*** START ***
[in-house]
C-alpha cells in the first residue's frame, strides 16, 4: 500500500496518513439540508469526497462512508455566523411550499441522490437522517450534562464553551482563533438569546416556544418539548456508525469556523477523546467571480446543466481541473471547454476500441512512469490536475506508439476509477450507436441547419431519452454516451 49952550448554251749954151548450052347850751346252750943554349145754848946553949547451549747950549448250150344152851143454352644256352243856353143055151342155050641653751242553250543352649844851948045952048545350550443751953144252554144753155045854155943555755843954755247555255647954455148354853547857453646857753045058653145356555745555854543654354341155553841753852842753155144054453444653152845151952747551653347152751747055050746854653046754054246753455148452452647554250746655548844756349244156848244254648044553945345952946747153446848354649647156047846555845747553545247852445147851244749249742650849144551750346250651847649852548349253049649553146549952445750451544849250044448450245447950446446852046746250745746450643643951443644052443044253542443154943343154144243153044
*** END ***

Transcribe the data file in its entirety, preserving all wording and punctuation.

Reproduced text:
[in-house]
C-alpha cells in the first residue's frame, strides 16, 4: 500500500496518513439540508469526497462512508455566523411550499441522490437522517450534562464553551482563533438569546416556544418539548456508525469556523477523546467571480446543466481541473471547454476500441512512469490536475506508439476509477450507436441547419431519452454516451 49952550448554251749954151548450052347850751346252750943554349145754848946553949547451549747950549448250150344152851143454352644256352243856353143055151342155050641653751242553250543352649844851948045952048545350550443751953144252554144753155045854155943555755843954755247555255647954455148354853547857453646857753045058653145356555745555854543654354341155553841753852842753155144054453444653152845151952747551653347152751747055050746854653046754054246753455148452452647554250746655548844756349244156848244254648044553945345952946747153446848354649647156047846555845747553545247852445147851244749249742650849144551750346250651847649852548349253049649553146549952445750451544849250044448450245447950446446852046746250745746450643643951443644052443044253542443154943343154144243153044